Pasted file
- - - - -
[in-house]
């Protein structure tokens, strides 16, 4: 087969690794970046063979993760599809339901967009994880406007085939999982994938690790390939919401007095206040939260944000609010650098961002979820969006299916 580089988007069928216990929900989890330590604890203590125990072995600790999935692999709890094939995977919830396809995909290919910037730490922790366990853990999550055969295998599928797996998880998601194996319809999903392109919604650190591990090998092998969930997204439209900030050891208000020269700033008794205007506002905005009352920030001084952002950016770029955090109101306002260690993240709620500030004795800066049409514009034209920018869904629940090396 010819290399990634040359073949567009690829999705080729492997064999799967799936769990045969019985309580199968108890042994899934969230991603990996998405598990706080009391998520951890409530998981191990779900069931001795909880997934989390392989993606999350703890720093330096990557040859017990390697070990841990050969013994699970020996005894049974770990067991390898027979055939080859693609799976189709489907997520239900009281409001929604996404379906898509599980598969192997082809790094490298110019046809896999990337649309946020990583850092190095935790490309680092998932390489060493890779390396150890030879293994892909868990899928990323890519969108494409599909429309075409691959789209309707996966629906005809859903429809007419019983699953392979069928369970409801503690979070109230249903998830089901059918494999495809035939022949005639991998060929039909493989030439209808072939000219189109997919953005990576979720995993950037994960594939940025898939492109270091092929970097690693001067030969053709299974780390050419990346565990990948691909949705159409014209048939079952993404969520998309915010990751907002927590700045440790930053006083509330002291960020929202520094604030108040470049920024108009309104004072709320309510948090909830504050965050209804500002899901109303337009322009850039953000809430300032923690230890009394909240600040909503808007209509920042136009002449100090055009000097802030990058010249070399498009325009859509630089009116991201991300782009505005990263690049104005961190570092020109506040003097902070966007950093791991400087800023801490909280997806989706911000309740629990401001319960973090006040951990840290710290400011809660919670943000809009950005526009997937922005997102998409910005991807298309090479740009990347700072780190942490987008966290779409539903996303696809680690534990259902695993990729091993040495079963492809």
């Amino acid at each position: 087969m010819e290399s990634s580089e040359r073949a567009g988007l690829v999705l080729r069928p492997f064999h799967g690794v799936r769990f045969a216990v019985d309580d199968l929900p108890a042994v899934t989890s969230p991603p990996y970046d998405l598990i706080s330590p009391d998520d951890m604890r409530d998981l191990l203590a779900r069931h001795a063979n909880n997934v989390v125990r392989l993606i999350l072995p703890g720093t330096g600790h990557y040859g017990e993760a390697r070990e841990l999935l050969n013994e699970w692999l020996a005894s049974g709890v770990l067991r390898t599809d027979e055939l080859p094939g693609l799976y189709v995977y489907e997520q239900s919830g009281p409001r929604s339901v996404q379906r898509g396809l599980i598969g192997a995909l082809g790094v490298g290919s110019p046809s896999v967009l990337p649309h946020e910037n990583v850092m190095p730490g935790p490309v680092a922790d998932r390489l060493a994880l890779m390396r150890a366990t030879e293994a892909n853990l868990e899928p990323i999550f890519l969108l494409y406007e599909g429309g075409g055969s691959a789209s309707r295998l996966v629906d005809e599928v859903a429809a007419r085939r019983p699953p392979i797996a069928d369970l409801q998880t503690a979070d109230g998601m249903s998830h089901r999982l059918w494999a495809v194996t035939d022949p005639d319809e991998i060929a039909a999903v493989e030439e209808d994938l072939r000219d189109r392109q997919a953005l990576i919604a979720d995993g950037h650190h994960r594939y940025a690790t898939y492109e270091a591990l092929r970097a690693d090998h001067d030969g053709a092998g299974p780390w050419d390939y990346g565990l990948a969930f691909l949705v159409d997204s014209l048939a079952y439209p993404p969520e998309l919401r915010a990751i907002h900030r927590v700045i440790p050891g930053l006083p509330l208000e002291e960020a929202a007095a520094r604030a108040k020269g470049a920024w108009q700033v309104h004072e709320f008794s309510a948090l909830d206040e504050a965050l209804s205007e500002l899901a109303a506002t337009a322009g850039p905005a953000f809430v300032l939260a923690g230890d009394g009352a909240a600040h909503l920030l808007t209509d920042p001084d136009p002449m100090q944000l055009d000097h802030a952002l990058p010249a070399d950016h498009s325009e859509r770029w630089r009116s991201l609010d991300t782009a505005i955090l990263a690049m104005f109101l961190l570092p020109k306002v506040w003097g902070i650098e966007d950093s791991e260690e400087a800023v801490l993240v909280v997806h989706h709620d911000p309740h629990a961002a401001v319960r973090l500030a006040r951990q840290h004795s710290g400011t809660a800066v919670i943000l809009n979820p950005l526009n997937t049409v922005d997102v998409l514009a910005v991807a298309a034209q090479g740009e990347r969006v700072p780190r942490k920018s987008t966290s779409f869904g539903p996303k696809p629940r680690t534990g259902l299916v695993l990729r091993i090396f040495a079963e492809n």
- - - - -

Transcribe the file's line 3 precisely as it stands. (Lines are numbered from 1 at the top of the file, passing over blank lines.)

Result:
């Amino acid at each position: 087969m010819e290399s990634s580089e040359r073949a567009g988007l690829v999705l080729r069928p492997f064999h799967g690794v799936r769990f045969a216990v019985d309580d199968l929900p108890a042994v899934t989890s969230p991603p990996y970046d998405l598990i706080s330590p009391d998520d951890m604890r409530d998981l191990l203590a779900r069931h001795a063979n909880n997934v989390v125990r392989l993606i999350l072995p703890g720093t330096g600790h990557y040859g017990e993760a390697r070990e841990l999935l050969n013994e699970w692999l020996a005894s049974g709890v770990l067991r390898t599809d027979e055939l080859p094939g693609l799976y189709v995977y489907e997520q239900s919830g009281p409001r929604s339901v996404q379906r898509g396809l599980i598969g192997a995909l082809g790094v490298g290919s110019p046809s896999v967009l990337p649309h946020e910037n990583v850092m190095p730490g935790p490309v680092a922790d998932r390489l060493a994880l890779m390396r150890a366990t030879e293994a892909n853990l868990e899928p990323i999550f890519l969108l494409y406007e599909g429309g075409g055969s691959a789209s309707r295998l996966v629906d005809e599928v859903a429809a007419r085939r019983p699953p392979i797996a069928d369970l409801q998880t503690a979070d109230g998601m249903s998830h089901r999982l059918w494999a495809v194996t035939d022949p005639d319809e991998i060929a039909a999903v493989e030439e209808d994938l072939r000219d189109r392109q997919a953005l990576i919604a979720d995993g950037h650190h994960r594939y940025a690790t898939y492109e270091a591990l092929r970097a690693d090998h001067d030969g053709a092998g299974p780390w050419d390939y990346g565990l990948a969930f691909l949705v159409d997204s014209l048939a079952y439209p993404p969520e998309l919401r915010a990751i907002h900030r927590v700045i440790p050891g930053l006083p509330l208000e002291e960020a929202a007095a520094r604030a108040k020269g470049a920024w108009q700033v309104h004072e709320f008794s309510a948090l909830d206040e504050a965050l209804s205007e500002l899901a109303a506002t337009a322009g850039p905005a953000f809430v300032l939260a923690g230890d009394g009352a909240a600040h909503l920030l808007t209509d920042p001084d136009p002449m100090q944000l055009d000097h802030a952002l990058p010249a070399d950016h498009s325009e859509r770029w630089r009116s991201l609010d991300t782009a505005i955090l990263a690049m104005f109101l961190l570092p020109k306002v506040w003097g902070i650098e966007d950093s791991e260690e400087a800023v801490l993240v909280v997806h989706h709620d911000p309740h629990a961002a401001v319960r973090l500030a006040r951990q840290h004795s710290g400011t809660a800066v919670i943000l809009n979820p950005l526009n997937t049409v922005d997102v998409l514009a910005v991807a298309a034209q090479g740009e990347r969006v700072p780190r942490k920018s987008t966290s779409f869904g539903p996303k696809p629940r680690t534990g259902l299916v695993l990729r091993i090396f040495a079963e492809n």